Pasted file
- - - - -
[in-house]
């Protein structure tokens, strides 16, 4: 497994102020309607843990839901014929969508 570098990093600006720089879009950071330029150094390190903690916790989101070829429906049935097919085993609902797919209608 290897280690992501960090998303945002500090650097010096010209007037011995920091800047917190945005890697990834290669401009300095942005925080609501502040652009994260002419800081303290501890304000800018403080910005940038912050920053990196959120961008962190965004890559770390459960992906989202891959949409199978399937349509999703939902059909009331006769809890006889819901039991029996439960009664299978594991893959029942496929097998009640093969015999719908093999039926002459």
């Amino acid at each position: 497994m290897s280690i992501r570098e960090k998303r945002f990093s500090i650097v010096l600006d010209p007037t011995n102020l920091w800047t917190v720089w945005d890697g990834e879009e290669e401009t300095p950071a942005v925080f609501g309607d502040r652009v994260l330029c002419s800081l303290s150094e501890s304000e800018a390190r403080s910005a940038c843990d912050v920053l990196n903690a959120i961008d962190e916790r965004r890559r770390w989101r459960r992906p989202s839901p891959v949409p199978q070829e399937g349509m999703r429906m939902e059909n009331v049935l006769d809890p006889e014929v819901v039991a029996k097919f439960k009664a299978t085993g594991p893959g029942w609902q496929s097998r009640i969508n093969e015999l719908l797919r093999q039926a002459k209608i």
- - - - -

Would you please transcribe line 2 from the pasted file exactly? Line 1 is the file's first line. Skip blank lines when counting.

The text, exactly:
């Protein structure tokens, strides 16, 4: 497994102020309607843990839901014929969508 570098990093600006720089879009950071330029150094390190903690916790989101070829429906049935097919085993609902797919209608 290897280690992501960090998303945002500090650097010096010209007037011995920091800047917190945005890697990834290669401009300095942005925080609501502040652009994260002419800081303290501890304000800018403080910005940038912050920053990196959120961008962190965004890559770390459960992906989202891959949409199978399937349509999703939902059909009331006769809890006889819901039991029996439960009664299978594991893959029942496929097998009640093969015999719908093999039926002459």